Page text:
However, before you deploy the application into production, you need to replace the SMTP credentials in the .env file. You can easily get real SMTP credentials from an SMTP service provider (SMTP.com, SendGrid, Mailgun) to send real emails to your customers.

Follow these steps to register an account with Mailtrap. You can skip this section if you already have a Mailtrap account.

Step 1: Navigate to Mailtrap and provide your credentials to create a new account.

create mailtrap account for golang email

Step 2: Once the account has been created, log into it and click on the “Add Inbox” button. Input the inbox name and click on the “Save” button.

Next, click on the gear icon on the newly-created inbox to display the credentials page.

mailtrap fastapi python click settings

Next, click on the “Show Credentials” dropdown link on the Settings page to display the SMTP credentials.

mailtrap fastapi python smtp credentials_1

Edit the Environment Variables File

Open the .env file and add the SMTP credentials.

.env


EMAIL_HOST=smtp.mailtrap.io
EMAIL_PORT=587
EMAIL_USERNAME=4aeca0c9318dd2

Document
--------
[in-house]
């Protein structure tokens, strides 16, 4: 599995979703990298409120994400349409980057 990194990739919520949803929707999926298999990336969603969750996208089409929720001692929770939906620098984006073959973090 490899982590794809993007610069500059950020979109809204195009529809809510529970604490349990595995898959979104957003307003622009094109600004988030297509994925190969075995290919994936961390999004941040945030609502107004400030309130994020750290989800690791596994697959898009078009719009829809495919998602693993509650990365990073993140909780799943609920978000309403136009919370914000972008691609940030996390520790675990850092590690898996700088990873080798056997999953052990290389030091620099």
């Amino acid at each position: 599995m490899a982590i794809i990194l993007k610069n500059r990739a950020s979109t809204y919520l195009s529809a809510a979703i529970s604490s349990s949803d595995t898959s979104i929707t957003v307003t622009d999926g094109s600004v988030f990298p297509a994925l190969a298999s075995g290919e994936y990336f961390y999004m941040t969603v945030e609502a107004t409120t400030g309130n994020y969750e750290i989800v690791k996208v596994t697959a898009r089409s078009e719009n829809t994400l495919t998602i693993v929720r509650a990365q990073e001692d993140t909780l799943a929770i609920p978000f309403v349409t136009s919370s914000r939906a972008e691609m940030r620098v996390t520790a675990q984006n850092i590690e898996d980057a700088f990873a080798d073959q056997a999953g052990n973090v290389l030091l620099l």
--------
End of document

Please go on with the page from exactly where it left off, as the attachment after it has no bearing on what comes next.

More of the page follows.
EMAIL_PASSWORD=a987a0e0eac00d
EMAIL_FROM=admin@admin.com

After copying and pasting the SMTP credentials, you should end up with something like this:

.env


MONGO_INITDB_ROOT_USERNAME=admin
MONGO_INITDB_ROOT_PASSWORD=password123
MONGO_INITDB_DATABASE=fastapi

DATABASE_URL=mongodb://admin:password123@localhost:6000/fastapi?authSource=admin

ACCESS_TOKEN_EXPIRES_IN=15
REFRESH_TOKEN_EXPIRES_IN=60
JWT_ALGORITHM=RS256

CLIENT_ORIGIN=http://localhost:3000

EMAIL_HOST=smtp.mailtrap.io
EMAIL_PORT=587
EMAIL_USERNAME=90cf952fb44469
EMAIL_PASSWORD=0524531956c552
EMAIL_FROM=admin@admin.com

JWT_PRIVATE_KEY=LS0tLS1CRUdJTiBSU0EgUFJJVkFURSBLRVktLS0tLQpNSUlCT2dJQkFBSkJBSSs3QnZUS0FWdHVQYzEzbEFkVk94TlVmcWxzMm1SVmlQWlJyVFpjd3l4RVhVRGpNaFZuCi9KVHRsd3h2a281T0pBQ1k3dVE0T09wODdiM3NOU3ZNd2xNQ0F3RUFBUUpBYm5LaENOQ0dOSFZGaHJPQ0RCU0IKdmZ2ckRWUzVpZXAwd2h2SGlBUEdjeWV6bjd0U2RweUZ0NEU0QTNXT3VQOXhqenNjTFZyb1pzRmVMUWlqT1JhUwp3UUloQU84MWl2b21iVGhjRkltTFZPbU16Vk52TGxWTW02WE5iS3B4bGh4TlpUTmhBaUVBbWRISlpGM3haWFE0Cm15QnNCeEhLQ3JqOTF6bVFxU0E4bHUvT1ZNTDNSak1DSVFEbDJxOUdtN0lMbS85b0EyaCtXdnZabGxZUlJPR3oKT21lV2lEclR5MUxaUVFJZ2ZGYUlaUWxMU0tkWjJvdXF4MHdwOWVEejBEWklLVzVWaSt6czdMZHRDdUVDSUVGYwo3d21VZ3pPblpzbnU1clBsTDJjZldLTGhFbWwrUVFzOCtkMFBGdXlnCi0tLS0tRU5EIFJTQSBQUklWQVRFIEtFWS0tLS0t